28.1 The Pilgrimage
The year passed and in accord with the treaty of Al-Hudaybiya it was the Muslims' right to enter Mecca as pilgrims. Mohamed announced his intention of going as a pilgrim and thousands flocked around him, even more than the previous year. They all went unarmed, except for swords in their scabbards, observing the terms of the treaty of Al-Hudaybiya. Mohamed, feeling he could not trust Quraysh, sent a hundred horsemen before them as scouts and gave them strict orders not to enter the Sacred Precincts.

Hearing of Mohamed's approach, Quraysh decided to leave the Sacred Precincts to the Muslims and took refuge in the mountains where they erected their tents and awaited the arrival and eventual departure of this strange man who, although one of them, would fight the whole world, if need be, for what he believed.

The Muslims approached from the north and as soon as they could see the Ancient House, they called out,

"I come in answer to Thee, my Lord, I come in answer to Thee."

In awe, hope, and fear, they approached the Ancient House of Abraham and Ishmael with Mohamed leading the way on his white camel. When he reached the mosque he went down and baring his right arm he went to the Kaaba and said,

“My Lord, have mercy upon a man who has let them see strength in him today.”

Then he went to the comer where the Black Stone lay and began the rites of pilgrimage and all those who were with him followed his example and as they circled the Kaaba, their bared right arms faced outwards towards the on looking Quraysh.

Abdullah ibn Rawaha, the poet, saw Quraysh staring awestruck at them, and out of sheer joy and excitement he wanted to hurl the battle-cry at them, but Umar restrained him. This was not the moment. Mohamed said to him,

"Patience, Ibn Rawaha, rather say this: there is no deity but Allah. He gave victory to His slave and power to His soldiers and alone defeated the tribes."

Ibn Rawaha repeated these words and all the Muslims repeated them after him, and they were carried by the winds and echoed by the mountains until they encircled all Mecca.

After going round the Kaaba seven times, Mohamed went to Al-Safa and Al-Marwa, as the Arabs since the time of Abraham had done, and the Muslims followed his example. Next he sacrificed the offerings at AI-Marwa, and then shaved his head, according to the rites of pilgrimage.

They remained for three days in Mecca, the three days allowed them in the treaty of Al-Hudaybiya. The Emigrants visited their homes and their relations, and took the Supporters along with them as honored guests. There was an atmosphere of rejoicing and reunion, tender memories, and cherished hopes.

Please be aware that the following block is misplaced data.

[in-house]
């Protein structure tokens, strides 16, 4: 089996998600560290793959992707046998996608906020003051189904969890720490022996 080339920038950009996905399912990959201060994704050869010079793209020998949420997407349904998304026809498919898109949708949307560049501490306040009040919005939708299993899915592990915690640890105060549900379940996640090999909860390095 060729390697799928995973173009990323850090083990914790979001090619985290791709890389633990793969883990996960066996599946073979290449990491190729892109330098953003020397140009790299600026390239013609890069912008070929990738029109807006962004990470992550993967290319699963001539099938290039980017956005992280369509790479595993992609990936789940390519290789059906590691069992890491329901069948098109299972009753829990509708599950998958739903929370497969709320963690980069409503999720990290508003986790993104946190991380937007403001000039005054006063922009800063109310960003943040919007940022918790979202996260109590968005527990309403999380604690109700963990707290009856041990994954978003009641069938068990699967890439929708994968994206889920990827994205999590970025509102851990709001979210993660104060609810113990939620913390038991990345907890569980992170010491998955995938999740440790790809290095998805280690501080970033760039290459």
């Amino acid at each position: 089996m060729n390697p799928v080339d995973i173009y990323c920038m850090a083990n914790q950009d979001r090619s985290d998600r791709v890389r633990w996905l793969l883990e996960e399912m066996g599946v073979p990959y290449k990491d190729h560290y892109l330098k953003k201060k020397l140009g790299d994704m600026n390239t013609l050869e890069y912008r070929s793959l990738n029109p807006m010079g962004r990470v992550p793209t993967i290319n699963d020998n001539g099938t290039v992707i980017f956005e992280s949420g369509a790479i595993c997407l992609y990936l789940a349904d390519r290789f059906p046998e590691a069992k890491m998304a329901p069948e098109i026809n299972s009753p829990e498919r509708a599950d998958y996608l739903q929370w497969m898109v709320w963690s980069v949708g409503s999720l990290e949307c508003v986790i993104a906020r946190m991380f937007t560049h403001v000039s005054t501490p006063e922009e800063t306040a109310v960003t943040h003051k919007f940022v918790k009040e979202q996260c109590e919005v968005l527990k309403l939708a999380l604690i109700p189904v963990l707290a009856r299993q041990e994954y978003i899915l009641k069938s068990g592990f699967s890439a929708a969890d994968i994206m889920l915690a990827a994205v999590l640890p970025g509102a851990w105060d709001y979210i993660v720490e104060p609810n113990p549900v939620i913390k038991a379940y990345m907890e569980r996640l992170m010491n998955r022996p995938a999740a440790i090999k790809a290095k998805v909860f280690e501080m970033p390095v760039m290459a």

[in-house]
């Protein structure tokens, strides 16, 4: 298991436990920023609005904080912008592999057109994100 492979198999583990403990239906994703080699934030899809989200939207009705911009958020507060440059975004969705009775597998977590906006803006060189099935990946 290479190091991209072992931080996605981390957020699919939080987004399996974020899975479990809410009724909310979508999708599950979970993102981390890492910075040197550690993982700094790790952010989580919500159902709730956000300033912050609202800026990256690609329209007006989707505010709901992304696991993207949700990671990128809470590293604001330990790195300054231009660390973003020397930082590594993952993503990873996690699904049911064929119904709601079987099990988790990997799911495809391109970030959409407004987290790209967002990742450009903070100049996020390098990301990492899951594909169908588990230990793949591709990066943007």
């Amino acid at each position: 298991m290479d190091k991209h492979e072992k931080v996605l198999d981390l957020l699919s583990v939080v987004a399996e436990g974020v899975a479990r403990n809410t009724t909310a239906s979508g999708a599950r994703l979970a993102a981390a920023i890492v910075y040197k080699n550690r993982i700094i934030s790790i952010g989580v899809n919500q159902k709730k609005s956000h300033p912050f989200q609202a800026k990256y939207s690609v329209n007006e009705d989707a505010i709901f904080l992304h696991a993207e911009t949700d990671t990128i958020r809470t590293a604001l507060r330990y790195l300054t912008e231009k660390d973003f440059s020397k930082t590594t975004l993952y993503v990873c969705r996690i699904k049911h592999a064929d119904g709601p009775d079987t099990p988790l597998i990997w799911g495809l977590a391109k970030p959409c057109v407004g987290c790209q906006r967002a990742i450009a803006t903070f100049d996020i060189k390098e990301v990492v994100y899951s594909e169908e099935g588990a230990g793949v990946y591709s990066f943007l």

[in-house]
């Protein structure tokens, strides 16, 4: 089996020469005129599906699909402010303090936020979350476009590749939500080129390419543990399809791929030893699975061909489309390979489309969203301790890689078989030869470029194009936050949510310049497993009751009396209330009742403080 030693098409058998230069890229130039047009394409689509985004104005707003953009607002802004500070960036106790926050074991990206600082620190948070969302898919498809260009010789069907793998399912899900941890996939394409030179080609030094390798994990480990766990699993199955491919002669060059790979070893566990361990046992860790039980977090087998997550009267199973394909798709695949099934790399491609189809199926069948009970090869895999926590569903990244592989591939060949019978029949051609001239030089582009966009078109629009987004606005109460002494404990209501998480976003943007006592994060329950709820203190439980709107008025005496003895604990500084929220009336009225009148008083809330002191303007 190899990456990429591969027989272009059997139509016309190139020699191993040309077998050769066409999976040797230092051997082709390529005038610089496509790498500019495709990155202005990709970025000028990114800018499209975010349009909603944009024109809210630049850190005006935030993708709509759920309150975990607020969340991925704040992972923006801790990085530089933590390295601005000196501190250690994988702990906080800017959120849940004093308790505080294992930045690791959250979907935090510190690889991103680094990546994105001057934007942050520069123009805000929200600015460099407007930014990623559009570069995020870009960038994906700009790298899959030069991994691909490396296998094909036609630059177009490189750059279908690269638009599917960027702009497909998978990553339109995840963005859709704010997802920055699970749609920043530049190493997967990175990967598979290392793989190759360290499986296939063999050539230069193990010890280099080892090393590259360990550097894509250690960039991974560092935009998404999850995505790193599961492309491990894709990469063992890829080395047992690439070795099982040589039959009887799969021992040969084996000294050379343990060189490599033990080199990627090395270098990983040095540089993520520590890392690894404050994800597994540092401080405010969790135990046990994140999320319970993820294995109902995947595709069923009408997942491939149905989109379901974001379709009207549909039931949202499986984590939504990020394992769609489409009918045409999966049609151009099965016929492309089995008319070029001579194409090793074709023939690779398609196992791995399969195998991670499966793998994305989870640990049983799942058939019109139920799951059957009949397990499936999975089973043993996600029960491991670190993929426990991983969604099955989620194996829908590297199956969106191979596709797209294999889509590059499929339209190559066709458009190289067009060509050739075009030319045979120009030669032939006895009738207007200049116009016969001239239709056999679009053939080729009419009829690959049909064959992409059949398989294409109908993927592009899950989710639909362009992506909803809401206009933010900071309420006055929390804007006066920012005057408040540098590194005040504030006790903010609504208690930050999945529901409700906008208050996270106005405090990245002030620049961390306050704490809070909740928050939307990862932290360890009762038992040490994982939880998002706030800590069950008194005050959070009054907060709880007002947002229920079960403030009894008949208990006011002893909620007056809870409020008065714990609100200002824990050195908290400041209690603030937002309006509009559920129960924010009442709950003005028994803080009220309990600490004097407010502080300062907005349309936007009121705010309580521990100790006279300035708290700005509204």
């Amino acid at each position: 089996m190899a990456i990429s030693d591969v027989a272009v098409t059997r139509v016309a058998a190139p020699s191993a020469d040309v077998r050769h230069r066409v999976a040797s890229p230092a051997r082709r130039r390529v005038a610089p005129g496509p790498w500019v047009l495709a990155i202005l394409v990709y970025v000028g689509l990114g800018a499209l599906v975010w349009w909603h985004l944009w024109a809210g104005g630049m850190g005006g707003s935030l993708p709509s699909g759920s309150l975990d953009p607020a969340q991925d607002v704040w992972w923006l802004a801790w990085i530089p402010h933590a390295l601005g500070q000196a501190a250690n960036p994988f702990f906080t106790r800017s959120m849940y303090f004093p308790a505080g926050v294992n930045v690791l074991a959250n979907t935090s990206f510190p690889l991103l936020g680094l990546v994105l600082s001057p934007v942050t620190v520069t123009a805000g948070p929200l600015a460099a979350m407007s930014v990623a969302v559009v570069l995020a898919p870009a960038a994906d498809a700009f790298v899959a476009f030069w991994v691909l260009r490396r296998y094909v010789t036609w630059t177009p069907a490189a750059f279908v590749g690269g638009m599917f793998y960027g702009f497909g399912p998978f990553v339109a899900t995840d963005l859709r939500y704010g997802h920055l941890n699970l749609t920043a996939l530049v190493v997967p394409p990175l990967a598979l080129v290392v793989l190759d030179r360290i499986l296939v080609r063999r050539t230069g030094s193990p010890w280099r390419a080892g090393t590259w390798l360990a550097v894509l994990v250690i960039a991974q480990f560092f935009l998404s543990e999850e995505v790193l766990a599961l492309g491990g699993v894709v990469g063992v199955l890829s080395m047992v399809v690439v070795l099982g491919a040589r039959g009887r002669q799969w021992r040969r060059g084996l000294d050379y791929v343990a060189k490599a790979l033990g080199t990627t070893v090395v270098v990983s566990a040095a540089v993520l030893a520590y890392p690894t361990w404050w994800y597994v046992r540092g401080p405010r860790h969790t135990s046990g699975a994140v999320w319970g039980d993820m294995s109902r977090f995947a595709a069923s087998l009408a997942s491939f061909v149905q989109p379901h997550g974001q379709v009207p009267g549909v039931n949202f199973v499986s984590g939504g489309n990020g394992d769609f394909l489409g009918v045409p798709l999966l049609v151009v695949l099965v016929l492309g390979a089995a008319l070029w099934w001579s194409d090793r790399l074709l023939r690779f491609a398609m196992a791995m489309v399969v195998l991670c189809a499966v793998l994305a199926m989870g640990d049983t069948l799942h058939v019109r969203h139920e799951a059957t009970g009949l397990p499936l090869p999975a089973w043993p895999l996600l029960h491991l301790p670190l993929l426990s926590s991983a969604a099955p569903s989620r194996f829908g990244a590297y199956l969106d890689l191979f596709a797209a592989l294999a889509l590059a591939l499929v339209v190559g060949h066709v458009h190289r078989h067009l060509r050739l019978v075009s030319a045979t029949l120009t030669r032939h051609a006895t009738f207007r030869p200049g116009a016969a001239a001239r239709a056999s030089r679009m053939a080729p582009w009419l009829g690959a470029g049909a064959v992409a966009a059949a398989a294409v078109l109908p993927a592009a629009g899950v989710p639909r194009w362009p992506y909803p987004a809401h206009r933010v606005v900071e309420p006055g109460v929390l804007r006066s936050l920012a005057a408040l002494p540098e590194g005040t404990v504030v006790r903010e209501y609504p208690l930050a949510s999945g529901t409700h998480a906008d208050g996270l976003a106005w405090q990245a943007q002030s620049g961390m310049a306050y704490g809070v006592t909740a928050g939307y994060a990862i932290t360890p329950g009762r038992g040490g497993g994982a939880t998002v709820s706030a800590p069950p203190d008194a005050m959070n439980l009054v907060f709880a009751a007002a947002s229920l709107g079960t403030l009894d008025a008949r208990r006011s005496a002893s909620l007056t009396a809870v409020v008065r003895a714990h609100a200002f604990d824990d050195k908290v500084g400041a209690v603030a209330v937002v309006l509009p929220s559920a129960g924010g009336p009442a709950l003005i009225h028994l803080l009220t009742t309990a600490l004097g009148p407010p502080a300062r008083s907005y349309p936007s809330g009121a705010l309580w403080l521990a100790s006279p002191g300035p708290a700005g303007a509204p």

The Meccans were much impressed by this stately yet simple faith, and by the noble change that had come over the Muslims. In Mecca there lived among Quraysh four lovely sisters who, although Muslims, could not leave their home city. Mohamed called them the four devout sisters, the oldest of them being the wife of his uncle, Al-Abbas. Her youngest sister, Maymuna, longed to be with the Muslims, and to be near the Messenger. She confided to her sister who spoke to her husband who approached his nephew. Maymuna came from one of the noblest families of Quraysh, and she was the aunt of Khalid ibn Al-Walid. When AI-Abbas asked Mohamed to marry her, and to refuse would have been considered an insult to the family, Mohamed thought this a good opportunity to soothe the hurt pride of Quraysh by accepting to be connected to them. He hoped it would promote the atmosphere of friendship and good-will.

During these three short days the Muslims tried to satisfy their longing for the Ancient House and the Holy Precincts by offering prayers of thanks, and took the opportunity to walk upon the soil of their beloved Mecca to visit those too old to emigrate and to console the weak who were shackled to the polytheists by unbreakable ties, At the end of the prescribed period, two representatives of the eminent Qurayshis went to Mohamed and asked him to leave with the Muslims according to the treaty. Mohamed, in an effort to open Mecca to the Muslims by amiable means, suggested that he marry Maymuna in Mecca and celebrate his honeymoon among them with banquets and feasting. The Meccans nobles bluntly refused; they had seen how much all the Meccans longed to be with the Muslims, and if they accepted to sit at table with him, then Mecca would be forever open to the Muslims.

Mohamed did not tarry long in Mecca after that. He gave his followers the order for departure and asked that Maymuna be escorted to Sarif and there they were married. She was the last of the wives of the Prophet and lived fifty years after him. When she came to die, she asked to be buried in Sarif where she had spent her honeymoon with him.